I've been reading translated poems of Rilke lately, who is recognized as one of the most lyrically intense German-language poets. In the early 1900s, Rilke wrote letters to a young German military cadet who sought his guidance on his own poetry. These letters were poetry in their own right, dynamic and inspiring. The following is an excerpt from one such letter, which galvanizes the creative process, not exclusive to poetry or writing in my opinion, but for all forms of artistic self-expression:
Recently, I've been delving into the philosophy of Stoicism - an ancient Greek philosophy that teaches the development of self-control and fortitude as a means of overcoming destructive emotions. It refers to living in the moment, retaining emotions, but using logic, clear judgment and inner calm to express and react rather than anxiety and fear.
I am guilty of being judgmental. It's something within myself that I work on daily. I no longer want to jump to conclusions or assume a situation
In phonaesthetics, the English compound noun cellar door has been cited as an example of a word or phrase which is beautiful purely in terms of its sound, without regard for its meaning. It has been variously presented either as merely one beautiful instance of many, or as the most beautiful in the English language.
In a 1955 lecture, J.R.R. Tolkien stated that “Most English-speaking people ... will admit that cellar door is 'beautiful', especially if dissociated from its sense (a
I haven't posted a blog in a while, but I was compelled to share my thoughts on this.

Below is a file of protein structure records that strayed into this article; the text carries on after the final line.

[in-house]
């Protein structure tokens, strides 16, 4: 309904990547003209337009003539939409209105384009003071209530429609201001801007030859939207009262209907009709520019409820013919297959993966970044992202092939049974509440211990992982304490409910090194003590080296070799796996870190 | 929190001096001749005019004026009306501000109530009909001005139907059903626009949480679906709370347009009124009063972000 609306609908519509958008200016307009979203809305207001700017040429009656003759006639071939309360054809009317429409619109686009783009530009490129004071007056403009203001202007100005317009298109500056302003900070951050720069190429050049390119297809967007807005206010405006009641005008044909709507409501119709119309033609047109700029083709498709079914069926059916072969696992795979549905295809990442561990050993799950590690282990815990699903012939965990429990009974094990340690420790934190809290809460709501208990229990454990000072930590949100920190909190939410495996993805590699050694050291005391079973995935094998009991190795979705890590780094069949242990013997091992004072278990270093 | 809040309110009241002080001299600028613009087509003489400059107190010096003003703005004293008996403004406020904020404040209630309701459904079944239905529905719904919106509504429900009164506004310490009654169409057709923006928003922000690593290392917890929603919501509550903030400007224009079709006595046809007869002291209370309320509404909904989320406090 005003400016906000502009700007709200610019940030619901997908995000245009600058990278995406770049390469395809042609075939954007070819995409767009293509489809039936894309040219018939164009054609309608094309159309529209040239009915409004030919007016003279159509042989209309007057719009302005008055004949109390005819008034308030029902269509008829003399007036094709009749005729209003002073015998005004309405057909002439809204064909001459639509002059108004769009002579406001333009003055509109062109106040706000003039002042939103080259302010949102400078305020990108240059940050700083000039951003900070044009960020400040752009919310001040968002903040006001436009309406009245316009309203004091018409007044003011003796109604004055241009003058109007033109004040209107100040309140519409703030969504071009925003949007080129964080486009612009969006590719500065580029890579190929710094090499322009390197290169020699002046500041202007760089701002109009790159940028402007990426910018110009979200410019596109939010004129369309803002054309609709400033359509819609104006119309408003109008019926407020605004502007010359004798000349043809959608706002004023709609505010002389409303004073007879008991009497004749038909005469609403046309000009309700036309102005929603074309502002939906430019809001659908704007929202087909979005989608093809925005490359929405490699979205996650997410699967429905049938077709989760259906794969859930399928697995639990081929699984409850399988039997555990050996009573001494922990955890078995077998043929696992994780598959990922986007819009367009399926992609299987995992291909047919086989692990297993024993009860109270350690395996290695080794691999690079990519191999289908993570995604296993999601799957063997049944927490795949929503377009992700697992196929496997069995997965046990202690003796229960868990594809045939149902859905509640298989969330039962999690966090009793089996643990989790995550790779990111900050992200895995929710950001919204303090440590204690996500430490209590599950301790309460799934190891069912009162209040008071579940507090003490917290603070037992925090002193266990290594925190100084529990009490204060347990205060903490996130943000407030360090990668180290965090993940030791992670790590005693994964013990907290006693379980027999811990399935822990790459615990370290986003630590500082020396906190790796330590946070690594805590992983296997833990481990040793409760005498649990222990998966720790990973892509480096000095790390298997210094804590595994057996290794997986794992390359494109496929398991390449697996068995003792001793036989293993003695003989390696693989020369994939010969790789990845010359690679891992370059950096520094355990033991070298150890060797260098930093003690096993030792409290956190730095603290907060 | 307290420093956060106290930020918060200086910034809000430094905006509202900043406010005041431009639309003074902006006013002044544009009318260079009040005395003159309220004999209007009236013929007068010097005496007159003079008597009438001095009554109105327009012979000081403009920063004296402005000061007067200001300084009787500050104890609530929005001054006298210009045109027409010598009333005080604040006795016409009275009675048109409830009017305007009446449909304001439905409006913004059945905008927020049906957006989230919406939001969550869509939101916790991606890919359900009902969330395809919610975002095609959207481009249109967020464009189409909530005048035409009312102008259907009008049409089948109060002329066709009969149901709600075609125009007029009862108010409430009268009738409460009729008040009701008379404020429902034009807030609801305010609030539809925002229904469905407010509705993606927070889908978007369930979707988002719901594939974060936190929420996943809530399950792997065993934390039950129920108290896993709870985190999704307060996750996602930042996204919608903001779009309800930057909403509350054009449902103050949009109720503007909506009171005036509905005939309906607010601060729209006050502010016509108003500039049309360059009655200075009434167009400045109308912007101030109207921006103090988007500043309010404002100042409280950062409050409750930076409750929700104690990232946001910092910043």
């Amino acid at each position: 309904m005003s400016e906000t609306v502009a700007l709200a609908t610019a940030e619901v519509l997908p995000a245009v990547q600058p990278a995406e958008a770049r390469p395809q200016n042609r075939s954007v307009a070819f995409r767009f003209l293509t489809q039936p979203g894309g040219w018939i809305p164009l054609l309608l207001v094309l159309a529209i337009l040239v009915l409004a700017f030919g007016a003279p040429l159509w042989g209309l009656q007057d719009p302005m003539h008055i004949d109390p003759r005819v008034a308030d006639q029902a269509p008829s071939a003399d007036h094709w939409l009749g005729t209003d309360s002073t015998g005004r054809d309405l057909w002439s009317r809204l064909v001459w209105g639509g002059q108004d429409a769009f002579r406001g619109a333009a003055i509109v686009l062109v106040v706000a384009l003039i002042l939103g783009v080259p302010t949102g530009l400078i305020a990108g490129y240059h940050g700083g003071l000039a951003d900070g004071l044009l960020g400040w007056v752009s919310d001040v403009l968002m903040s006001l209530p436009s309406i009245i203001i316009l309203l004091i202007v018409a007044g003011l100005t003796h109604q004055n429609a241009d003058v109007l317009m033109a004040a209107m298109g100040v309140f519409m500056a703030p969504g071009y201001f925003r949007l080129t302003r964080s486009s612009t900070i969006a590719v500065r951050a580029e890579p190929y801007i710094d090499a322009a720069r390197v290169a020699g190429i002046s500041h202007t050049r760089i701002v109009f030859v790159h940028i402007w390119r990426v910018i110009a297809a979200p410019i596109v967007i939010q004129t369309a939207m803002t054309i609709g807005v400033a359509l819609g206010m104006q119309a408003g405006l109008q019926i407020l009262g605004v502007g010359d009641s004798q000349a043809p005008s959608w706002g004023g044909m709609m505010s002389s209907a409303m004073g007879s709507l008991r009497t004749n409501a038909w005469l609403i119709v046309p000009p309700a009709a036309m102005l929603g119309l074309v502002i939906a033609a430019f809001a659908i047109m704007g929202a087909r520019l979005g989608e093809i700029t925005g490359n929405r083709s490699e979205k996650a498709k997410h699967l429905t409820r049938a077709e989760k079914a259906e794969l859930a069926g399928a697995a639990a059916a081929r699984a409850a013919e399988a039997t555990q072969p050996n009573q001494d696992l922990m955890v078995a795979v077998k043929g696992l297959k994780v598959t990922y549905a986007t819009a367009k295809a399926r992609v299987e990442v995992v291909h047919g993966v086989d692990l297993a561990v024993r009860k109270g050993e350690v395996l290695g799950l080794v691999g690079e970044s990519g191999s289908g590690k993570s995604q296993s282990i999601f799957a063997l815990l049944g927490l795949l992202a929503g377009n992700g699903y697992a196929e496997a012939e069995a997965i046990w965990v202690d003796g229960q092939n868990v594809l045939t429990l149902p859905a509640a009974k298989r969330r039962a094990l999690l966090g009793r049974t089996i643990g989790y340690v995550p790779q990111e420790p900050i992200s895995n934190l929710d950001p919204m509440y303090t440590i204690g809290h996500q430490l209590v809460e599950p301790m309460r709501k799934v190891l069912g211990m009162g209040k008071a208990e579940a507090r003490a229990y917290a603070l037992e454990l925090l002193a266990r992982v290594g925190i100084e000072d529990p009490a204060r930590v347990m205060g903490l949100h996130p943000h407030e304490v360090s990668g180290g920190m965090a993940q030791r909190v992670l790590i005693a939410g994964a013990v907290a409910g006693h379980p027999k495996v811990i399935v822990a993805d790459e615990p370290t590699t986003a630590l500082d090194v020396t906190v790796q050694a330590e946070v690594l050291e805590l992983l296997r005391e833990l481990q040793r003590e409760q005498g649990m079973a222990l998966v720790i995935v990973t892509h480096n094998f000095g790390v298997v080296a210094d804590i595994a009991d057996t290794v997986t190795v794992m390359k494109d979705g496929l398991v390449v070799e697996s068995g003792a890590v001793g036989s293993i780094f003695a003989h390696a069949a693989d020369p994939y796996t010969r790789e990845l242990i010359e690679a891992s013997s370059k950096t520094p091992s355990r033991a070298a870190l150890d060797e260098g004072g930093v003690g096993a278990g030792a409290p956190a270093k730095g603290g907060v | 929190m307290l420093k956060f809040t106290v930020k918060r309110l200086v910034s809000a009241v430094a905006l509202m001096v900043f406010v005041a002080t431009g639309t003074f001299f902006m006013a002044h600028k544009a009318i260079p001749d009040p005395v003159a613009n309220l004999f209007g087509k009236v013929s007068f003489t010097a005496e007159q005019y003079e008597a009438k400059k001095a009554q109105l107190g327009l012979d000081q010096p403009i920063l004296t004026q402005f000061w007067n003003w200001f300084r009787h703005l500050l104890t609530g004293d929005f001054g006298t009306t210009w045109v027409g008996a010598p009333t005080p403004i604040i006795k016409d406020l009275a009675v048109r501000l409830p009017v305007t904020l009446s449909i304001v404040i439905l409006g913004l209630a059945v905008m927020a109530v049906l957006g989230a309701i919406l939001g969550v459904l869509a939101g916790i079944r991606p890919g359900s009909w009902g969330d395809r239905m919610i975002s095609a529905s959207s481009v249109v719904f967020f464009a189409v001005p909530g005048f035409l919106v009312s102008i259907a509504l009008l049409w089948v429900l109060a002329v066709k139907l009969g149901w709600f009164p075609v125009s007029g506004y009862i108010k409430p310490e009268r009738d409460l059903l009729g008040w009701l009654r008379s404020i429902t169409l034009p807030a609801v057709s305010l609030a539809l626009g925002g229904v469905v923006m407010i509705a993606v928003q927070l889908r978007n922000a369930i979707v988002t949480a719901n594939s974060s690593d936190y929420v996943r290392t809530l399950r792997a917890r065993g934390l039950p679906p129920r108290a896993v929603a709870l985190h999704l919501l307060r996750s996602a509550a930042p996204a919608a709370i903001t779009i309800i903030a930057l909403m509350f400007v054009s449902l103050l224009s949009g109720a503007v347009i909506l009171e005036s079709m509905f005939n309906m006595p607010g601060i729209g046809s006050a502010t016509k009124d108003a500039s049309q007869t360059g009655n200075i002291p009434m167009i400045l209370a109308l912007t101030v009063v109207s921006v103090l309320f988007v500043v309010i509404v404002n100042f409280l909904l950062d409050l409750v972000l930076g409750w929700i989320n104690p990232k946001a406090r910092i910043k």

Recently, someone shared an amateur porn video with me. It was of a supposed “Dom” taking his sub over his knees and spanking him. Normally, that would be good subject matter, but this one, like so many similar ones I’ve had the displeasure of viewing over the years, is about the Dom causing the sub as much pain as possible, alternating between bare hands and a paddle, while the sub squeals a
Yesterday afternoon, I had the day off and spent a couple of hours at the contemporary art museum here in town. The latest exhibition showcases a raw, vibrant display of street art, including graffiti, photography, and a rare collection of Jean-Michel Basquiat scribbles/doodles done a year before he became famous.
Just a few weeks ago, I saw Julian Schnabel's film "Basquiat" at a local theater (on original 35mm, complete with snaps and pops and blips on the screen), followed by a Q&a
I saw this floating around social media today and thought it would be a humorous exercise for GA authors to participate in.
"The opening line of a book is extremely important, as it has to be intriguing and powerful enough to capture the reader's imagination. Then, the second line has to intensify the intrigue. Coming up with these lines can be pretty difficult, yet one writer came up with a second l